As the situation develops, we are likely to see banks and lending institutions approach riskier business profiles – especially those falling in the SME category – with more caution. These businesses, in turn, could turn to non-traditional, and increasingly popular, financing options to access credit, such as buy-now-pay-later.
Irrespective of the economic context, accounts receivable credit – issued via terms of sale – remains a reliable option for businesses of all sizes. Essentially a promise to pay, this form of credit is relatively unimpacted by interest rates.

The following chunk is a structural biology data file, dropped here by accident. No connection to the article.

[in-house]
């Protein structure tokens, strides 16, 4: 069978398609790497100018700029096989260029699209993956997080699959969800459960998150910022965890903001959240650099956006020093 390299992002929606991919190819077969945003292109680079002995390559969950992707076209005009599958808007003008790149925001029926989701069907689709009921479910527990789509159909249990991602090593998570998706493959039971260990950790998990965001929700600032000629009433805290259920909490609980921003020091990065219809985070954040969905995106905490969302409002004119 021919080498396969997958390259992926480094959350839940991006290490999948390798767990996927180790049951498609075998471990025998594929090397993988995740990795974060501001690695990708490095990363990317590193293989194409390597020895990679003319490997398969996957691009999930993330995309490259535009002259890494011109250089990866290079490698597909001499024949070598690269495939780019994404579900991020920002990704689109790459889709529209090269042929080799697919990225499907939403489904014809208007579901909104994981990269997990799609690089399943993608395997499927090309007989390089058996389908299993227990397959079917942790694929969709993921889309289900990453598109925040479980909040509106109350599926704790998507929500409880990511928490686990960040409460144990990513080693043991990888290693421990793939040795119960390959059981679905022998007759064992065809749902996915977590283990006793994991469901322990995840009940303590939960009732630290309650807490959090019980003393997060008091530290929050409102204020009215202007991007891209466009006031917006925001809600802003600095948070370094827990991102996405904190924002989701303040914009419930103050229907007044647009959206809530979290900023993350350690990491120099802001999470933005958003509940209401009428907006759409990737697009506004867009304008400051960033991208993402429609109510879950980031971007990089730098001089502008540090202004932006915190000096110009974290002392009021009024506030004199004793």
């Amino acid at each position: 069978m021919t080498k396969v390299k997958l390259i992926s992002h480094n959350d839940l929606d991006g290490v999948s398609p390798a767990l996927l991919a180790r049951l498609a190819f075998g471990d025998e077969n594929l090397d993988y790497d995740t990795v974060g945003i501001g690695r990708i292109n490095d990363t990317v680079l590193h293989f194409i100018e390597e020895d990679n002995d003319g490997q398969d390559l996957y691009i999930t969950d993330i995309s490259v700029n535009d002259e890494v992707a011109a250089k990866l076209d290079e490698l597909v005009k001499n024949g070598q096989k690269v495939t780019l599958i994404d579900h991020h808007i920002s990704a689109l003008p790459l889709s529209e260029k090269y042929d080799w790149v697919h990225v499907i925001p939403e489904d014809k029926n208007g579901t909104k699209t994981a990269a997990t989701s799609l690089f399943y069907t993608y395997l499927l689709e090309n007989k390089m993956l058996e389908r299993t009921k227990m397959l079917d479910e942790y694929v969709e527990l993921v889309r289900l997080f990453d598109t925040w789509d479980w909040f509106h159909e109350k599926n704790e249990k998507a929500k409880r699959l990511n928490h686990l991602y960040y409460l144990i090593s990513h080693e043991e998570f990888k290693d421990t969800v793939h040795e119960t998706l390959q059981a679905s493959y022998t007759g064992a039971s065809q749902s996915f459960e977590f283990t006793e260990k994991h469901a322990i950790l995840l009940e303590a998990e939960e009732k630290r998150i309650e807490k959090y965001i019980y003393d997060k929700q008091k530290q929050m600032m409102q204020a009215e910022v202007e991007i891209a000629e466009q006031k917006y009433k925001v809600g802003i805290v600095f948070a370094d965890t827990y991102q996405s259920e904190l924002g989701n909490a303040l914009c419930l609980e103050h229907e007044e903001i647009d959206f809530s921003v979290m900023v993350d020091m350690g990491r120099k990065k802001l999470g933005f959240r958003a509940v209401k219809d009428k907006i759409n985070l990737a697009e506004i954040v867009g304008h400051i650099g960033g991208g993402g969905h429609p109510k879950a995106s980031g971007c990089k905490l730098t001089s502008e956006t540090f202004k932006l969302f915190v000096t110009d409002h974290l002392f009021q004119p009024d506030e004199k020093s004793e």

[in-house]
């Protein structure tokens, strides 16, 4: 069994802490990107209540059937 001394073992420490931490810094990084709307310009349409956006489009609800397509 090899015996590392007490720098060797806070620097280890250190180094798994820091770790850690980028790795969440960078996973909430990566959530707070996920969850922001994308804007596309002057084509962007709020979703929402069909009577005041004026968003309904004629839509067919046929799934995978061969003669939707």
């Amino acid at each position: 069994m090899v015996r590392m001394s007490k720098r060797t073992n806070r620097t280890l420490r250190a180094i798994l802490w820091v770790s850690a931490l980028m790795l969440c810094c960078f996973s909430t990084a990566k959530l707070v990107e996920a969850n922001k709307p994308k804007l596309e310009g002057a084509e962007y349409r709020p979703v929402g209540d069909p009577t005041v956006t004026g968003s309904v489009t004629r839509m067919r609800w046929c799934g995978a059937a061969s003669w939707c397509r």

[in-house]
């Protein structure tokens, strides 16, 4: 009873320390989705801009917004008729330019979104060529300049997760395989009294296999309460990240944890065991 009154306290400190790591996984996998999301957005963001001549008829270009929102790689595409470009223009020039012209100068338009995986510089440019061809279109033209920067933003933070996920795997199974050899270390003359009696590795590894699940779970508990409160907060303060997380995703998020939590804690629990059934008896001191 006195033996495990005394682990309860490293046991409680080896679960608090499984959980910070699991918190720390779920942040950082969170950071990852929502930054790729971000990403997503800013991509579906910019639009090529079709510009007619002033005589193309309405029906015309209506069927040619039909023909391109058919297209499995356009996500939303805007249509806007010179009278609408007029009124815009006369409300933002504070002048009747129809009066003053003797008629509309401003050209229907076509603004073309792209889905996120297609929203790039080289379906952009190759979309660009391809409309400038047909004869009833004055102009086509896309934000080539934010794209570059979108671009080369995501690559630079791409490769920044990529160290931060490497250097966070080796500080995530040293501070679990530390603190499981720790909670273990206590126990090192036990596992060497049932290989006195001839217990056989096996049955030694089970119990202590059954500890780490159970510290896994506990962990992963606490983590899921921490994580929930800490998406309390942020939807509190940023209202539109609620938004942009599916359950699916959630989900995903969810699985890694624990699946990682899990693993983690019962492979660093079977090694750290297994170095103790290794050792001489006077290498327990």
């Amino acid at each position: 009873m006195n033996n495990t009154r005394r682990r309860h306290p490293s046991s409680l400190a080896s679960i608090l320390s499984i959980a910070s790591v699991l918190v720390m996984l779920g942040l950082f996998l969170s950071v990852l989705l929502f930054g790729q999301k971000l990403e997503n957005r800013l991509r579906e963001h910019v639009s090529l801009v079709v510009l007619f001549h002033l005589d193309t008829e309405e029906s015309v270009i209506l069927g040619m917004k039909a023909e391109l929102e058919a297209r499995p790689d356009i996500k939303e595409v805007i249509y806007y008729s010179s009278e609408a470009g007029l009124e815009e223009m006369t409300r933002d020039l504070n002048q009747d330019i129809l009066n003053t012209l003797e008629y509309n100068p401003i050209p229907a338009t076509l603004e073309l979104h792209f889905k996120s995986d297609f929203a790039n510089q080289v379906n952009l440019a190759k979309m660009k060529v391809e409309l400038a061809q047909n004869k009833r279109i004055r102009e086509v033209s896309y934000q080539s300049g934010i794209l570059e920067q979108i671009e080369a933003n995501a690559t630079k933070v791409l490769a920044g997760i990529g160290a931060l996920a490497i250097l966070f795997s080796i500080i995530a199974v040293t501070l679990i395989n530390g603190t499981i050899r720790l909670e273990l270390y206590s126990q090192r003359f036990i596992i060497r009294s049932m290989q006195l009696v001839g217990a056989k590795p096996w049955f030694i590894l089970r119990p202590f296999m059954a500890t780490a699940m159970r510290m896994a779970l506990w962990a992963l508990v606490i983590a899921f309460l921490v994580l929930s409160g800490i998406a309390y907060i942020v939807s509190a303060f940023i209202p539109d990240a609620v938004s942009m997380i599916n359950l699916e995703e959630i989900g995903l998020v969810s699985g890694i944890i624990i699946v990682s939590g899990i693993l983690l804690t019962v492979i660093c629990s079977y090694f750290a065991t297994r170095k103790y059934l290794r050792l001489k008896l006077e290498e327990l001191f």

What we do see in tough economic times, though, is companies maximizing their cash conversion cycle (CCC) by reducing their terms of sale. The CCC is, in basic terms, the period of time between the date of sale and the date that payment is received. The longer the cycle is, the longer it takes to realize the money owed for a product or service and, crucially, to repurpose those funds. Businesses must assess whether they can risk issuing 180-day payment terms, or if they need to tighten up the cycle and reduce them to 60, or even 30 days.